Iowa Corn Planting Now 60% Complete Statewide

Range is from 78% complete in northwest Iowa to 36% in south central, weekly survey shows.

Heavy rains halted planting for most of last week across Iowa but thanks largely to the planting progress made prior to last week, Iowa farmers now have over 60% of the state's 2009 corn crop in the ground.

It was 60% planted as of May 3, according to the government's weekly crop and weather survey. That's 11 days ahead of last year's pace for corn planting and two days ahead of the 5-year average, according to the survey released by the Iowa Field Office of USDA's National Ag Statistics Service on May 4.

In areas dry enough to plant, there were farmers in the field on May 4 in Iowa, so corn planting statewide is now actually over 60% completed. "There are a few planters rolling here today," said farmer Ron Litterer, on May 4. "But it's a little wet yet on most fields around here. On our farm, we may get started planting again tomorrow or the next day, if the rain holds off." He has 75% of his corn already planted, as he was able to take advantage of dry weather during the week of April 17 to 24. He farms in Floyd County in northeast Iowa.

Wet, cold soils are delaying corn emergence

At 60% complete as of May 3, farmers in Iowa made limited progress in getting more of the crop 2009 planted last week. The survey the week before showed Iowa had 47% of its corn planted as of April 26.

"Wet weather statewide last week slowed planting to a near stop and caused some soil erosion in recently worked fields," says Harry Hillaker, state climatologist at the Iowa Department of Agriculture and Land Stewardship. Farmers welcomed the dryer weather this past weekend—May 2 and 3, but warmer temperatures are still needed. Soil temperatures have been low, which slows germination and is causing emergence to lag behind the 5-year average.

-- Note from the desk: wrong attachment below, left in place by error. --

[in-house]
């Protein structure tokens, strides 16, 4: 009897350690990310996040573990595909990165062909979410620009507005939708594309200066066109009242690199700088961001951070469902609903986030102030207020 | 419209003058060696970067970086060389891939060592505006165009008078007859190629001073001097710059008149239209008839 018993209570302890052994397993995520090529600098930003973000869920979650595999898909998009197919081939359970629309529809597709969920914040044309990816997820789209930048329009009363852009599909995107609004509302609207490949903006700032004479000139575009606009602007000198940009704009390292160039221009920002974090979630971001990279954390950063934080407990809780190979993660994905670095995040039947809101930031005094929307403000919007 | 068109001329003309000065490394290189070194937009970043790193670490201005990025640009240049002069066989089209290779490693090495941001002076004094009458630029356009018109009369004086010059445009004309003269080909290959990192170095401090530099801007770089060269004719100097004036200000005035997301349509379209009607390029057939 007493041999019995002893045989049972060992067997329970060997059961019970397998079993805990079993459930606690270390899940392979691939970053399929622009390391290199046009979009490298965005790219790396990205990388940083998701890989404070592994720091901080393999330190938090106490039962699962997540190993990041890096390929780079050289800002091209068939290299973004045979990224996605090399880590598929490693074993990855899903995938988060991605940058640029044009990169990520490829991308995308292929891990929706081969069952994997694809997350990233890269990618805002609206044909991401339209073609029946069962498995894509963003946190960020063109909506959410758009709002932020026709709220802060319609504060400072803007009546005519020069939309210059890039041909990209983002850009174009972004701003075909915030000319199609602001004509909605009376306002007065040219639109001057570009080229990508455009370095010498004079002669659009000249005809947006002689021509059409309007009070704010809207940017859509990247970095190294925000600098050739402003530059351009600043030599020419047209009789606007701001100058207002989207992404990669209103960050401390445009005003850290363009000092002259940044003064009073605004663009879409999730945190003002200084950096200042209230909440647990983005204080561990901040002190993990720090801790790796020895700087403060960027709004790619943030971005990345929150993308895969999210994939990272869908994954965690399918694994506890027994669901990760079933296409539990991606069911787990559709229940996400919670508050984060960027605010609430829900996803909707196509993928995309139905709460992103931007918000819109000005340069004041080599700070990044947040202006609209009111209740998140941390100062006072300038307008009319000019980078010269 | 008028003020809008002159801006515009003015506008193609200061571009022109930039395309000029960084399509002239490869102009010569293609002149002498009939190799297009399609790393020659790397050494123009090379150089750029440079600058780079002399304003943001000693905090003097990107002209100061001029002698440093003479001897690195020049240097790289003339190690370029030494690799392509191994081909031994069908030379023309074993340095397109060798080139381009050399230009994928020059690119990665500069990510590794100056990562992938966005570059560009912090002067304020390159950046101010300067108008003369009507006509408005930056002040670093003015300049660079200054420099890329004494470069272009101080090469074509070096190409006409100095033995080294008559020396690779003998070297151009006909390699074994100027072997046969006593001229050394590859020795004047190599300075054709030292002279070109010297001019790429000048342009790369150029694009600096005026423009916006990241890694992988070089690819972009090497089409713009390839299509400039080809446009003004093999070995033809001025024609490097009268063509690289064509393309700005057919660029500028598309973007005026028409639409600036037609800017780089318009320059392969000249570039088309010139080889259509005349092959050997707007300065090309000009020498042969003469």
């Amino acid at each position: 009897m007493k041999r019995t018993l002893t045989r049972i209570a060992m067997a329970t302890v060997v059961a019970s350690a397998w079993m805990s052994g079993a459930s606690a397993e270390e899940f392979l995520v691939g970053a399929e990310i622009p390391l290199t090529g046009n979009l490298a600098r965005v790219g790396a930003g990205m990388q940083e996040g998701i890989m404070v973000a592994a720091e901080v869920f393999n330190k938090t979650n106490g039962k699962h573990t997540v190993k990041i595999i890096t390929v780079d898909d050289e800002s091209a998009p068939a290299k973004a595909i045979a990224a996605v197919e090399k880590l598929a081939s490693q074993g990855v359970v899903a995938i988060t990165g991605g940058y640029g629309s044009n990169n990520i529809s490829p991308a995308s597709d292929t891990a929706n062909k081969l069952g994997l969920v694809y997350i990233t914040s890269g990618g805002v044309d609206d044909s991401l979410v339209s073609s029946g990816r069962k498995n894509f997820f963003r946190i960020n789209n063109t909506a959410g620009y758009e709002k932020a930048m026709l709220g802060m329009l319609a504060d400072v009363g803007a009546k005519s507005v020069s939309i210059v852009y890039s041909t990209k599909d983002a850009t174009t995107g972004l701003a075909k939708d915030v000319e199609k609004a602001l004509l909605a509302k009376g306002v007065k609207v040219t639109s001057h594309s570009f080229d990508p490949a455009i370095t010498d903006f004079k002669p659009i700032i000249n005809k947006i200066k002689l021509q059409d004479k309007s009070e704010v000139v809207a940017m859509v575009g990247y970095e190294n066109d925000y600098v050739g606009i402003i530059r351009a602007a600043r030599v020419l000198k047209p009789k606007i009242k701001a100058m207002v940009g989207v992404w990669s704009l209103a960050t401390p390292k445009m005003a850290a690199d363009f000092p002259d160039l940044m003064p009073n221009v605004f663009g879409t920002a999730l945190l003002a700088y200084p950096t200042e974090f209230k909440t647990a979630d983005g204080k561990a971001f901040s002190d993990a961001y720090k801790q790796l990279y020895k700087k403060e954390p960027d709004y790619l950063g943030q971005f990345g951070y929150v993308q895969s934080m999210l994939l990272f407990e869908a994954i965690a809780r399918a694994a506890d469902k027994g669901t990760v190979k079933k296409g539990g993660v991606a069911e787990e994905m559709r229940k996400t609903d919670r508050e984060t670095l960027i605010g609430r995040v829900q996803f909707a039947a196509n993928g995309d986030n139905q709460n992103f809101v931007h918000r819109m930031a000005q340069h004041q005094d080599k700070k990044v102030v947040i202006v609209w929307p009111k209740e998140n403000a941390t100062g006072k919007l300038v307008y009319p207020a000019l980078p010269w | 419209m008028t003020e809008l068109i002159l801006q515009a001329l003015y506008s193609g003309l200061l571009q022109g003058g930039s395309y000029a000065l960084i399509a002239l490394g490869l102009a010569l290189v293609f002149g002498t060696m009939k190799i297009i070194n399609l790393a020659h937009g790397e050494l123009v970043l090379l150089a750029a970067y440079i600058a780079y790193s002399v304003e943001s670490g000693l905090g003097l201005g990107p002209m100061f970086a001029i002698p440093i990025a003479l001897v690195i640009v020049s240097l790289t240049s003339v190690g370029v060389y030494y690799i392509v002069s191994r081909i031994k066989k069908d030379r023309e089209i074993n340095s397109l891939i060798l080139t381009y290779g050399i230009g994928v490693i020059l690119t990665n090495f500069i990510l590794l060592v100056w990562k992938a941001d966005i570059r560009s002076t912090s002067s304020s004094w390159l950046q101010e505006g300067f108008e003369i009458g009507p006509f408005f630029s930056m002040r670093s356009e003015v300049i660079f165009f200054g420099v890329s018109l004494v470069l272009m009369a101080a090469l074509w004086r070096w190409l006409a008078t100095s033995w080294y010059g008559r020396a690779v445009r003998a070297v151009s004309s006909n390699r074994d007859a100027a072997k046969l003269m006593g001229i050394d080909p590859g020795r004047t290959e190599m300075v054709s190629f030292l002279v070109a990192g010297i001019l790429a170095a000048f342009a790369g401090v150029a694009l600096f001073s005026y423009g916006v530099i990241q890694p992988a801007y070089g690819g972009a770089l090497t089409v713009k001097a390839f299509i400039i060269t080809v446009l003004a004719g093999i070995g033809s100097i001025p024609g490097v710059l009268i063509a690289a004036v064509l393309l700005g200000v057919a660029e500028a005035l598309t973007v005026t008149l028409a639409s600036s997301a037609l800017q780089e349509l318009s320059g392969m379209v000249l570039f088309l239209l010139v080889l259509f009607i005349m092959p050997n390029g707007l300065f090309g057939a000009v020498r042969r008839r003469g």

Only 2% of the state's corn was emerged as of May 3. Normally, 7% of Iowa's corn has emerged by that date. As of May 3, corn planting was 78% complete in northwest Iowa, 68% in north central Iowa, 52% in northeast Iowa, 70% in west central Iowa, 64% in central Iowa, 37% in east central, 62% in southwest, 36% in south central and 38% complete in southeast Iowa.

Soybean planting is now underway in Iowa

Soybean planting advanced to 6% complete statewide as of May 3. That's 16% ahead of last year and 3% ahead of the 5-year average. Soybean planting is 8% complete in northwest Iowa, 4% in north central, 6% in northeast, 8% in west central, 6% in central, 4% in east central, 7% in southwest, 3% in south central and 4% in southeast Iowa--all as of May 3.

"This is an amazing pace for getting corn planting done in Iowa, maybe the fastest in history in the western Corn Belt," observes Ray Jenkins, chief grain merchandiser for Cargill at Eddyville in southeast Iowa. "Progress this spring is excellent in northern Iowa and southern Minnesota, and in Nebraska."

On May 3 he noted that "Today we're hearing parts of northeast Iowa and northwest Iowa are able to make some more progress. Conditions aren't the greatest in some of these fields with the cold, moist soils. But now that the calendar has moved into May, farmers who aren't finished planting corn yet are having a greater sense of urgency to get their crop in the ground."

More early planted corn will emerge this week

"I saw a couple of fields that I could row on the way to work today, which is May 3," says Jenkins. "I think the corn that was planted between April 15 and April 20 is going to jump up out of the ground this week. There is emerged corn in many parts of the southern half of the state already. And the young corn looks pretty good despite the wet, cool weather."

While the western Corn Belt is making good progress on planting, the eastern Corn Belt is a different story. How does Jenkins summarize yield prospects at this early point in 2009? "If farmers can get 75% of the crop planted before May 10 to May 15, it would put us in a position to achieve trendline or maybe slightly above trendline corn yields this year in the U.S., assuming the rest of the growing season is favorable," he says. "That is certainly very possible."

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